AI: Can you avoid the risks it carries?

Are there risks to AI? Absolutely! There are end-of-the-world predictions about the use of AI. For a business, many of the risks are a bit less extreme, but they are also very real. For example, in the area of content creation. There are a variety of risks that you open yourself up to. One of the key ones is the trustworthiness of the content created. You expect generative AI to create an accurate explanation or description of a topic, event, thing, or idea, However, can you, in fact, completely rely on that? The answer is probably a qualified no. The level of “qualified” depends on a variety of factors. Your AI generated content is only as good as its sources, and that can create real questions for readers. Also, an organization using AI to create any type of video, text, image, or audio content needs to be concerned that it may include proprietary information that you need permission to use. This means material created by generative AI could suddenly veer off into copyright infringement.

AI is also being used in areas such as recruitment. However, there has been research suggesting that bias can sneak into AI decisions as a result of the source data the tools are using. Bias is a concern not limited to the one example of recruitment. It can have consequences in areas where AI is making marketing decisions, and can taint medical and legal recommendations AI might provide. As a result, AI cannot go “unmonitored.” Review by humans and other tools is a best practice that is needed to improve accuracy and trustworthiness. This, in turn, may cut into the efficiencies that are perceived to be created by AI. Also, a lot of AI–Chat GPT to just take one example–isn’t going to necessarily incorporate consideration of regulation and compliance requirements. Many countries, individual States in the US, and US federal agencies are implementing data security regulations that are designed to protect the Personal Information of individuals. In many cases violations include civil penalties. In the case of the European Union’s General Data Protection Regulation, fines are significant.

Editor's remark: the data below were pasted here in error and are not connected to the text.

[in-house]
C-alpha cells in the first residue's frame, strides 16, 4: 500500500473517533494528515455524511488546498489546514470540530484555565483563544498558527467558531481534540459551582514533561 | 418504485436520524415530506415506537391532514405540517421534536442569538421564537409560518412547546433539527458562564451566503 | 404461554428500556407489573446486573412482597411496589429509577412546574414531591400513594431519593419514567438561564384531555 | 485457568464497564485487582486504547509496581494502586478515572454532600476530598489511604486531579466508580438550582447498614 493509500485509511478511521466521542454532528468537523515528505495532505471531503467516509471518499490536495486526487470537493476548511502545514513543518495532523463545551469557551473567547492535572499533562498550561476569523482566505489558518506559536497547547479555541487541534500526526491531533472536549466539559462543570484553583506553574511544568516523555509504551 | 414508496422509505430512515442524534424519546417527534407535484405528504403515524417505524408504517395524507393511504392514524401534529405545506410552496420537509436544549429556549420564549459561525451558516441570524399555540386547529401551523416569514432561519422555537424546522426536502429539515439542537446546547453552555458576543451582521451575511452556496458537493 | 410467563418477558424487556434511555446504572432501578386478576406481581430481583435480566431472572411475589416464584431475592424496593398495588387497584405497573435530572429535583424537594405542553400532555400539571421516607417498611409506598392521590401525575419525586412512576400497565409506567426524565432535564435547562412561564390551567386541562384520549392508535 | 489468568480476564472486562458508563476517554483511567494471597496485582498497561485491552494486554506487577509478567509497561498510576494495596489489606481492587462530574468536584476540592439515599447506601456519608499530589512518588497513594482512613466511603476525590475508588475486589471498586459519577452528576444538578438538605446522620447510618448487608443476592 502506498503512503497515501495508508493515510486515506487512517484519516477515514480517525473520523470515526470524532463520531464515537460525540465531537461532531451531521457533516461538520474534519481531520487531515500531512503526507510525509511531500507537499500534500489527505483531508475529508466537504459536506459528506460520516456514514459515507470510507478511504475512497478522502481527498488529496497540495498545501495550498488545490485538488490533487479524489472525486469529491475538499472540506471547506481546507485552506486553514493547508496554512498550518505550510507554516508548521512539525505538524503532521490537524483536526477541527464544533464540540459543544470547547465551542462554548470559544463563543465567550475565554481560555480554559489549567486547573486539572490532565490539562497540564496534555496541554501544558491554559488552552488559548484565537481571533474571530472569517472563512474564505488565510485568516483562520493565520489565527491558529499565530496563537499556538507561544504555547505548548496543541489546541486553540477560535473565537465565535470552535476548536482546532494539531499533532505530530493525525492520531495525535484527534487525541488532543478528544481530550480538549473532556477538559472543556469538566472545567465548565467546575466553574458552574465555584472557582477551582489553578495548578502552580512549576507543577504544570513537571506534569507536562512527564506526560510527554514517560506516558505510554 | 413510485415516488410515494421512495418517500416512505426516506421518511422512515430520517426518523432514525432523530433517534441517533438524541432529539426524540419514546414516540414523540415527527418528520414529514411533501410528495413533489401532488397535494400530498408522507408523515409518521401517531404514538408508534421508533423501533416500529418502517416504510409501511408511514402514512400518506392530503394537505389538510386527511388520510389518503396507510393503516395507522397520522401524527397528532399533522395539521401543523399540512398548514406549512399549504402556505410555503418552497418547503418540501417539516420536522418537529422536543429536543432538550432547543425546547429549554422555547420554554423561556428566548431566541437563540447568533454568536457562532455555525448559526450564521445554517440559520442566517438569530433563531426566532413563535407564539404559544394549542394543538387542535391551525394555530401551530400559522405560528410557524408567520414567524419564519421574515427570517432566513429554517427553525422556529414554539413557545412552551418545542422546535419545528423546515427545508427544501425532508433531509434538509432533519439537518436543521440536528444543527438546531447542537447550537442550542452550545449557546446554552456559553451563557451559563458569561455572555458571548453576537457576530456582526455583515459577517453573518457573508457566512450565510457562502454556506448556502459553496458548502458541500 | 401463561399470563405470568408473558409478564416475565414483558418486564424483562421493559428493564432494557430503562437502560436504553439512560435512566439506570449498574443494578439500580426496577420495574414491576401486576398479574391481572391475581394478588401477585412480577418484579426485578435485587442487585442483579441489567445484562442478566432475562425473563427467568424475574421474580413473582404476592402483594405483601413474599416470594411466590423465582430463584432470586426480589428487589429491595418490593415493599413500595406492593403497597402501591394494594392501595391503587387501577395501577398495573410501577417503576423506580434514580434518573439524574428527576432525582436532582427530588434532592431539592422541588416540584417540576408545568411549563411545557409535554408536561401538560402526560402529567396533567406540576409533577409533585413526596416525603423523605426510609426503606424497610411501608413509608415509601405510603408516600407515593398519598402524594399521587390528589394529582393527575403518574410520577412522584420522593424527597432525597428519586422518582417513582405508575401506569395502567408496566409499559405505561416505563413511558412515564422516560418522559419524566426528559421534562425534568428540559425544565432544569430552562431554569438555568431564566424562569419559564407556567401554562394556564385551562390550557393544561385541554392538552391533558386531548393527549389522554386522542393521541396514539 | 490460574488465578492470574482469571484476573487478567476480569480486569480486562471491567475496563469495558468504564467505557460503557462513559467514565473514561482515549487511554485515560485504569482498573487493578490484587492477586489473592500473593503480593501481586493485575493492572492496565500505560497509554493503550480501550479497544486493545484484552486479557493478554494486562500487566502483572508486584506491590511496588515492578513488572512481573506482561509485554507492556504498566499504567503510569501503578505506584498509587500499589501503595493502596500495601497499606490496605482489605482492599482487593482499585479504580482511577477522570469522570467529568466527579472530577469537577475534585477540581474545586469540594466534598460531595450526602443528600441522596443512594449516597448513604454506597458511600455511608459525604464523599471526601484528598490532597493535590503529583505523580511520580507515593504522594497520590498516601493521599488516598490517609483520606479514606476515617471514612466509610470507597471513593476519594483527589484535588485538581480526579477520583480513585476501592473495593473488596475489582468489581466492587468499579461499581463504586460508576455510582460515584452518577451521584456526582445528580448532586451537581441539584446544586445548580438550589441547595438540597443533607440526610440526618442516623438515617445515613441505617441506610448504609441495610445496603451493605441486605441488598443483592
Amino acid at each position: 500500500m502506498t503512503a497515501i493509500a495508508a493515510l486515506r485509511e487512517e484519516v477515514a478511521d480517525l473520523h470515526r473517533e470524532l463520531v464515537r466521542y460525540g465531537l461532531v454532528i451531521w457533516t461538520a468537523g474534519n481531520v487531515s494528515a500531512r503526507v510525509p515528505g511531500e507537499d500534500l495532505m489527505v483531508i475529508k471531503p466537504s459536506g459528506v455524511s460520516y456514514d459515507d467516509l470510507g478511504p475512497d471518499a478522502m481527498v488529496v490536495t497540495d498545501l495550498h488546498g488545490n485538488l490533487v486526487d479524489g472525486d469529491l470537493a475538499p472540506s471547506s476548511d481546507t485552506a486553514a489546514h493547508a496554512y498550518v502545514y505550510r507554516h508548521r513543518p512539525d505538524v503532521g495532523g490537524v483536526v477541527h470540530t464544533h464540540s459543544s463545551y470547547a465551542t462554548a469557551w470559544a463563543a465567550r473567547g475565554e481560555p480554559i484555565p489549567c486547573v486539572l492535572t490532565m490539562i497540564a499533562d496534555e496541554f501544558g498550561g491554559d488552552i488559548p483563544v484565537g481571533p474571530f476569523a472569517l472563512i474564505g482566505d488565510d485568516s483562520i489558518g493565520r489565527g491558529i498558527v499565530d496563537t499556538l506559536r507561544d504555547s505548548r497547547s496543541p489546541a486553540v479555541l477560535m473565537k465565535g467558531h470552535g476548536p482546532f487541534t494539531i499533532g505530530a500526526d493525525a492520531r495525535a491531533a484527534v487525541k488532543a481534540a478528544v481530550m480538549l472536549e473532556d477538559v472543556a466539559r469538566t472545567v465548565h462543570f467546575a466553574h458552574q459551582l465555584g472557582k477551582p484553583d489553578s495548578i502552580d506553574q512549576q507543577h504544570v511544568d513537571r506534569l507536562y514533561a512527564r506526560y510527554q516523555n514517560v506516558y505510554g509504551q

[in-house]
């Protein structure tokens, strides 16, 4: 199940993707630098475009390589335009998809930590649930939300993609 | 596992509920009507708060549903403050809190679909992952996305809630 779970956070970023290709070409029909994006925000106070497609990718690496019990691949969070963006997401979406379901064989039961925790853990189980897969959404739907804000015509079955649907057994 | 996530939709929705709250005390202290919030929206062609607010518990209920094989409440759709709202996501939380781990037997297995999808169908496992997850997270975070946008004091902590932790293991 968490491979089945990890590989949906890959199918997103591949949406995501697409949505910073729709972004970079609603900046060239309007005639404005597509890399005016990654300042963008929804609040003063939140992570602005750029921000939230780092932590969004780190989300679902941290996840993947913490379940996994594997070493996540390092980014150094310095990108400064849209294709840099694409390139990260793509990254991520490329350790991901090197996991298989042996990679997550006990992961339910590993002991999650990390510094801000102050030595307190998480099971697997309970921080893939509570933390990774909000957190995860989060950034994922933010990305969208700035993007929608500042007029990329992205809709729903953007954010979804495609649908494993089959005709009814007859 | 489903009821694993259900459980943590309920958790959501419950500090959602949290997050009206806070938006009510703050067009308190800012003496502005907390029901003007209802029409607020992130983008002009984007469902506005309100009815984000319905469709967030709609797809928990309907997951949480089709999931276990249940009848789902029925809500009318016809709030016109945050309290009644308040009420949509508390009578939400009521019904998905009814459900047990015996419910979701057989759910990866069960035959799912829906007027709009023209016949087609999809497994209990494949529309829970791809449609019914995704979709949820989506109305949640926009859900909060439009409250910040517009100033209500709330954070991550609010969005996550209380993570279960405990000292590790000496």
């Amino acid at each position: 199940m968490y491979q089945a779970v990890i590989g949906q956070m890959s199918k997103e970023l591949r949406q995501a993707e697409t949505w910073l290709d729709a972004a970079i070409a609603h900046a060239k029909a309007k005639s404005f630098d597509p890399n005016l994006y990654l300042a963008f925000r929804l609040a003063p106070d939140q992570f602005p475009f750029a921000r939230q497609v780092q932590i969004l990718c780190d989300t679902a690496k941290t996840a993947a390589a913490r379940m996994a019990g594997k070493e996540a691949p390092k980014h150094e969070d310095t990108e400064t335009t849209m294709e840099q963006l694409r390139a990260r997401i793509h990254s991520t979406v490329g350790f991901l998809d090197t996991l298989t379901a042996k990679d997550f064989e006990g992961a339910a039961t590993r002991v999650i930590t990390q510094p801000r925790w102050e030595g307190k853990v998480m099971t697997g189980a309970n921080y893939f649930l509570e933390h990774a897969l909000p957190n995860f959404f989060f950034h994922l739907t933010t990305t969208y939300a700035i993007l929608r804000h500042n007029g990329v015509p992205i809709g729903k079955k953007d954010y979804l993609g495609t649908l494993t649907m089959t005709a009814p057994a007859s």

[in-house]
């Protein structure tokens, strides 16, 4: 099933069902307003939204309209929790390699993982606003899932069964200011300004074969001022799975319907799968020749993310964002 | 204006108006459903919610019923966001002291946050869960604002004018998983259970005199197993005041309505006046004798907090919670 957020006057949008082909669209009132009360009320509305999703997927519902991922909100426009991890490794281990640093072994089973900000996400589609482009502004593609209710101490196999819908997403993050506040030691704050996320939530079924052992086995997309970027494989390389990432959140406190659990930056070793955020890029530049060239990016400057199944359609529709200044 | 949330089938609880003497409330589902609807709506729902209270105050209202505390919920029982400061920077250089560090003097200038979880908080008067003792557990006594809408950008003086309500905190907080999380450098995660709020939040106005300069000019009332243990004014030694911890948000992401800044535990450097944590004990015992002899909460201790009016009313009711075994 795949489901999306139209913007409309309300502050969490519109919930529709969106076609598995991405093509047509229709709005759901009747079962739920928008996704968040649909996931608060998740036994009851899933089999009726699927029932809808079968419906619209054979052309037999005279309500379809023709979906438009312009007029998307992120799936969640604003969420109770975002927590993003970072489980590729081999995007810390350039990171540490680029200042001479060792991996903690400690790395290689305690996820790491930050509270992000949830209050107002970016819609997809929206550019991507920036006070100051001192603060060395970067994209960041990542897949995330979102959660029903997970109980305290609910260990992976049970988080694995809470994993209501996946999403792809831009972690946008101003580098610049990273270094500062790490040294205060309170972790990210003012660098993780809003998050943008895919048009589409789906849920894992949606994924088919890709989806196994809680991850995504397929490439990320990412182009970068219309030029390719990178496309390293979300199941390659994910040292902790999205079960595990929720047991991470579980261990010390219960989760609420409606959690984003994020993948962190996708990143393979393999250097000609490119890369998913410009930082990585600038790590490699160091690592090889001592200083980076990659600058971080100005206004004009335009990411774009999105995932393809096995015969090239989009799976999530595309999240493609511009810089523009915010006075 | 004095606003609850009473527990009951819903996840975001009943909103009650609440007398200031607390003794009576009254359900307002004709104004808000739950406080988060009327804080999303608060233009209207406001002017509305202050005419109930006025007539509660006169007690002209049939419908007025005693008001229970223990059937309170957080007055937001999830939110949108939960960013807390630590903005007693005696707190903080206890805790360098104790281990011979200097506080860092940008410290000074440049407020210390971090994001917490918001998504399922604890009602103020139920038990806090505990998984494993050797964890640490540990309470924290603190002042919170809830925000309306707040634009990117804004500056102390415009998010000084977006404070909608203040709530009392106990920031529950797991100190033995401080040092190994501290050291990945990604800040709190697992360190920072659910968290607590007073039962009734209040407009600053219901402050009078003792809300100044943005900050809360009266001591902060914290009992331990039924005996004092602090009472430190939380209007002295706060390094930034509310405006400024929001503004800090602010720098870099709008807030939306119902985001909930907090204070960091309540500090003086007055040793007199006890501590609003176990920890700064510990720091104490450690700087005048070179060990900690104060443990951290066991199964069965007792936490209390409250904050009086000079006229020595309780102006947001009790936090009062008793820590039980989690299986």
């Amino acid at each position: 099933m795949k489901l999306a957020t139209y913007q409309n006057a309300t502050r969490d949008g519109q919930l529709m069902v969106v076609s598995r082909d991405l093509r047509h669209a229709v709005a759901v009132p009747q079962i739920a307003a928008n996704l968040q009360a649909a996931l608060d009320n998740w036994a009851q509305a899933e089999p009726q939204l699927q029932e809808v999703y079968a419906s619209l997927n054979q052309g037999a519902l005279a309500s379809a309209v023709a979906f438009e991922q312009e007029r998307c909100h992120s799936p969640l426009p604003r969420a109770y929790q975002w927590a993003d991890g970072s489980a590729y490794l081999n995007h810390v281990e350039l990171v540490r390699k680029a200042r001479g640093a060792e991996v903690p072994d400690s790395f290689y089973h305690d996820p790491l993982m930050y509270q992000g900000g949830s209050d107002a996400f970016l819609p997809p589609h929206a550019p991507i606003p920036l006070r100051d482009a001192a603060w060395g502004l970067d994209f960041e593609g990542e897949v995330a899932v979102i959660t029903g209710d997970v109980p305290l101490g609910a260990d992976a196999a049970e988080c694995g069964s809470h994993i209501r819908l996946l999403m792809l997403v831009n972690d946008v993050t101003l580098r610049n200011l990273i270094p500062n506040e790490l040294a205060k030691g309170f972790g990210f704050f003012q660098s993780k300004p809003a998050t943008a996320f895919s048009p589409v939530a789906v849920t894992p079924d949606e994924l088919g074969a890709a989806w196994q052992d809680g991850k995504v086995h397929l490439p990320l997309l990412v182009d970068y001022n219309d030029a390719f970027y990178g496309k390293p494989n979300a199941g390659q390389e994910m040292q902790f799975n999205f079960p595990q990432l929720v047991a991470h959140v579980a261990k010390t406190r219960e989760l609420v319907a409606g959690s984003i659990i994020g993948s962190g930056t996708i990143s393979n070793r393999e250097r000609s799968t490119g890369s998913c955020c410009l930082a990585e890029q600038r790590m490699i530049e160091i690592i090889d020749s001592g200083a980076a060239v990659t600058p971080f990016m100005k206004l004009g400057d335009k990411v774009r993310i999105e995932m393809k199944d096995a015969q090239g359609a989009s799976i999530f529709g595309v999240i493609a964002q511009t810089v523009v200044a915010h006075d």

Finally, if you are considering stepping into AI, your MSP can provide guidance. Our recent list bears repeating: Eight ways an MSP can help you approach an AI solution.

Step one: Assess potential uses of AI. Your MSP should have a solid understanding of your entire business and how AI might contribute. They can help you start with small steps and move from there.

Step two: Understand your KPIs and organizational goals, from the top down. Before jumping off and adopting AI just because it is there, evaluate your KPI’s. Where do you perceive you need a boost?

Step three: Propose a possible range of AI solutions. An MSP will be knowledgeable about the variety of applications out there and lead you to select those most appropriate for your goals. Remember, they should be directed toward assisting KPI improvement.

Step four: Estimate the solution’s ROI. Remember, measurement is important. And you can not do everything. So identify each potential AI solution’s ROI. As mentioned above, AI isn’t just a trendy tool to adopt just “because.”

Step five: Ensure compliance: For example HIPAA, PCI. HITRUST. ISO27001, SOC1, SOC2 or similar legal and industrial standards. AI is a powerful and potentially intrusive tool. Compliance is critical.

Step six: Implement the solution. An MSP can implement the solution for you. Most business owners do not have the resources available for what can be a time-intensive project.

Step seven : Manage tool-related risks. As noted, there are best practices available. Monitor to ensure your outcomes with AI are accurate, trustworthy, defensible, transparent and meet regulations.